“Let the Ait be blessed!”
“Let the good be always with you too!”
There were about five men near the mud stove. They were speaking about something and shaking their heads sadly.
“Ai-ai!.. Such a pity!.. Such a man has gone…”
Running from one to another, the news came to the crowd near the white yurt…
“Backen had died… With his wife.”
“Ay, poor they!..”
“That's good that they died because they haven't lived anymore but suffered.”
“Poor they… Their souls must be clear and sinless if God took them in the Ait days.”
“That's the life, dzhigits…” an old man with a white beard said thoughtfully. "I remember it has happened many years ago… During the Ait there were racing on the plain named “where the bull died”. There was lots of people and Backen gave to drink kumis to all of them to the full. And now he and his wife have died from hunger… Dzhigits, everyone who knew the deceased and took his food, pray for him. After the meal pray for the soul of the servant of God would be in peace...”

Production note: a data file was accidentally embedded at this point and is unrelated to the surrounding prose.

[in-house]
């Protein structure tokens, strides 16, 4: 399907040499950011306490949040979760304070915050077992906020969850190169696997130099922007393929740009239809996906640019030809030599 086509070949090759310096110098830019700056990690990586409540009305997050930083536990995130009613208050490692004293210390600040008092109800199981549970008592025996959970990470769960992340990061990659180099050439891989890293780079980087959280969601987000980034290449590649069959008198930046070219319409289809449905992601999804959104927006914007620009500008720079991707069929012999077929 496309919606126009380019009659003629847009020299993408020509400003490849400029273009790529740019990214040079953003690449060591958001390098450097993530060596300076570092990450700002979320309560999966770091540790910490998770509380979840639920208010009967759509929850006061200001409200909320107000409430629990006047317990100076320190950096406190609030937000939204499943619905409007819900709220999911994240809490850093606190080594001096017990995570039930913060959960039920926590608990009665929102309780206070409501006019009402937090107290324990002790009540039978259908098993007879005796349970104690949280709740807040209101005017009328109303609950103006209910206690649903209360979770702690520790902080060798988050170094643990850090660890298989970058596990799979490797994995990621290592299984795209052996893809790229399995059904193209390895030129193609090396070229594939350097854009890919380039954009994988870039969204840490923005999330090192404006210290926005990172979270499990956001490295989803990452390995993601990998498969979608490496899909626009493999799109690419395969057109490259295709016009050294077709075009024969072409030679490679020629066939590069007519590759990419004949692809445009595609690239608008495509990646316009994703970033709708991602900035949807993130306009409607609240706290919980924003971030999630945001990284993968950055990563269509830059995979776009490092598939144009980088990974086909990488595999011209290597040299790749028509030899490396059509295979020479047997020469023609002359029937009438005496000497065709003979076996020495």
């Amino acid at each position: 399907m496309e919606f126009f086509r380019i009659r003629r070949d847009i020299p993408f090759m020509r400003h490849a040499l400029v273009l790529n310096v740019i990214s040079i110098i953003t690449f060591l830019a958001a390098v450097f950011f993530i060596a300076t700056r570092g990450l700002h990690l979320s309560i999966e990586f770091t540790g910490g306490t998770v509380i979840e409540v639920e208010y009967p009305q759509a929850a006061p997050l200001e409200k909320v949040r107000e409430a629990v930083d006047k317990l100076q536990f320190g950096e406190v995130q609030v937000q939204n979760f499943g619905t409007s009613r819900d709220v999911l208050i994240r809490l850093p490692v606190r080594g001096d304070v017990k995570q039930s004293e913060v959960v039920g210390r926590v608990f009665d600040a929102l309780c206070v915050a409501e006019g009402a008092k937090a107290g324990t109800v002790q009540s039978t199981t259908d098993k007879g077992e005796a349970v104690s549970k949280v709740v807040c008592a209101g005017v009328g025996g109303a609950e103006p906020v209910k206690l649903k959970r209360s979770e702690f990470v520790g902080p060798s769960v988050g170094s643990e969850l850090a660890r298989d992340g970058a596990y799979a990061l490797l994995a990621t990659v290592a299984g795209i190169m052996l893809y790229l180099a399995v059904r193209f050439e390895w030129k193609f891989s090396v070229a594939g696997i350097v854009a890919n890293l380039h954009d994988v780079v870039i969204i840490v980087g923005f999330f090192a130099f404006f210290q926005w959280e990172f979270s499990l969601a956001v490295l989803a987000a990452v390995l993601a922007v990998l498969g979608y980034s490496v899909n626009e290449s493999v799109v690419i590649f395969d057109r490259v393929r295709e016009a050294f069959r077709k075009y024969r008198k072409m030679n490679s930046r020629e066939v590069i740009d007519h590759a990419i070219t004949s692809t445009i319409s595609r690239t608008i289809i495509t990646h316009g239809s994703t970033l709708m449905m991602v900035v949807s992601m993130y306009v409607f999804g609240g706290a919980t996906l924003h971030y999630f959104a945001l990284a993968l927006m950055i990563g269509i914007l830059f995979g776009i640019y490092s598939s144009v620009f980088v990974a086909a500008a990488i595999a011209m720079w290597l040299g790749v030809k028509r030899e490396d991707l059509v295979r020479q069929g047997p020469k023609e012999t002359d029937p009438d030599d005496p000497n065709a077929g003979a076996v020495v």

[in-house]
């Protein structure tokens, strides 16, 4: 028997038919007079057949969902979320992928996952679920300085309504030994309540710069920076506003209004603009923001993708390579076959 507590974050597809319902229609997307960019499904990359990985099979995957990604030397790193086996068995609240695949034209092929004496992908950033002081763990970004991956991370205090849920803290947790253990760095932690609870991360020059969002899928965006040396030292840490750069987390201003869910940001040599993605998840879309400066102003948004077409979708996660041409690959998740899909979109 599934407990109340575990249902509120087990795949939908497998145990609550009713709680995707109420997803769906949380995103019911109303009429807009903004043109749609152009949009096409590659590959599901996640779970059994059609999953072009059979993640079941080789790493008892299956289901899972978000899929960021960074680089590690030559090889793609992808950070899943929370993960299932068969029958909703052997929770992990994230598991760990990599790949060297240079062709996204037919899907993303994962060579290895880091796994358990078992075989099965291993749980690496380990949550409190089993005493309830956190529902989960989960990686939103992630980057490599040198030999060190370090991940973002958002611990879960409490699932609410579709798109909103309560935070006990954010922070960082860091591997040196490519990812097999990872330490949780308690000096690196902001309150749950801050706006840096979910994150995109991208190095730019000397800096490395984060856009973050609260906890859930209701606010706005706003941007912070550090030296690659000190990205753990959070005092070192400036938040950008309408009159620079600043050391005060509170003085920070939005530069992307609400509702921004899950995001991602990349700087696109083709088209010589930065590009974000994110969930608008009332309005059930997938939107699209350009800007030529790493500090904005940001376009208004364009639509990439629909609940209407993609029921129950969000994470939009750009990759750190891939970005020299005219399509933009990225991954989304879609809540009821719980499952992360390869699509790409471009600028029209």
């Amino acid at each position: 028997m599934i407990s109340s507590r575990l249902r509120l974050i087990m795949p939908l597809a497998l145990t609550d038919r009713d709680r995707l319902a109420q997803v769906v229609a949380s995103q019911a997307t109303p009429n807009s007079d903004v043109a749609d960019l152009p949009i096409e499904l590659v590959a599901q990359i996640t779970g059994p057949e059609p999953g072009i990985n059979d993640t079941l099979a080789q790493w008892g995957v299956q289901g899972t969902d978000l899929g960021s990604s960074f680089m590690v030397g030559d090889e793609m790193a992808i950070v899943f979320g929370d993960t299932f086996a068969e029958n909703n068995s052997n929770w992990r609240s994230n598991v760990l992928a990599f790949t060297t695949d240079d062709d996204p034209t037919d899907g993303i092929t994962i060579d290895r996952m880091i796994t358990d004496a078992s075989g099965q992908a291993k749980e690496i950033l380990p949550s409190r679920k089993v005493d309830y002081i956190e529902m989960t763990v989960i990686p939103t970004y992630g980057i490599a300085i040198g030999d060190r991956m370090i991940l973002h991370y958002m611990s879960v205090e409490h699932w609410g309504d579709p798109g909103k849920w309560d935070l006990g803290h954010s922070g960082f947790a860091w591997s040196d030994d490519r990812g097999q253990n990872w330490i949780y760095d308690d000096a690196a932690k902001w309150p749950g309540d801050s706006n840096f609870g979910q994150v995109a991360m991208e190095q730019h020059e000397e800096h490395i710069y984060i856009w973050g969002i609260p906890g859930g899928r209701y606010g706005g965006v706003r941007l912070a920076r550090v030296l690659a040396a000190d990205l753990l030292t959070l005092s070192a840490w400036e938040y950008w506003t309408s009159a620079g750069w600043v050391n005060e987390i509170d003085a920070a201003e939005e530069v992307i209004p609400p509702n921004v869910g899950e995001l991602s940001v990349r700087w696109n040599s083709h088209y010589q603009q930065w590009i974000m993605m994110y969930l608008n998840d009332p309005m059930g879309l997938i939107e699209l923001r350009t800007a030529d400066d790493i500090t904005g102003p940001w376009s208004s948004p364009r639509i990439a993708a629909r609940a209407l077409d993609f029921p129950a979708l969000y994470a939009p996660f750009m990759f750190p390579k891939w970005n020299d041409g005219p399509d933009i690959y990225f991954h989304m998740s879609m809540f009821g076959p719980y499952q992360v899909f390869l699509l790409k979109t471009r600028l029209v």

They ate some meat, drank some kumis and went in a crowd to the hill behind the aul where the cloth was waving. The plays were going to began there. Nobody has even remembered about the aqsaqal’s please to pray for the deceased…
The Baiga-racing, fight, joy… If even somebody was speaking about Backen and Zeinem died from hunger, they were speaking only about that “their thoughts must be clear because the Hightest deigned to take them, the poor, in the day of the holy festivity.”
 Muslim religious holyday after the fest.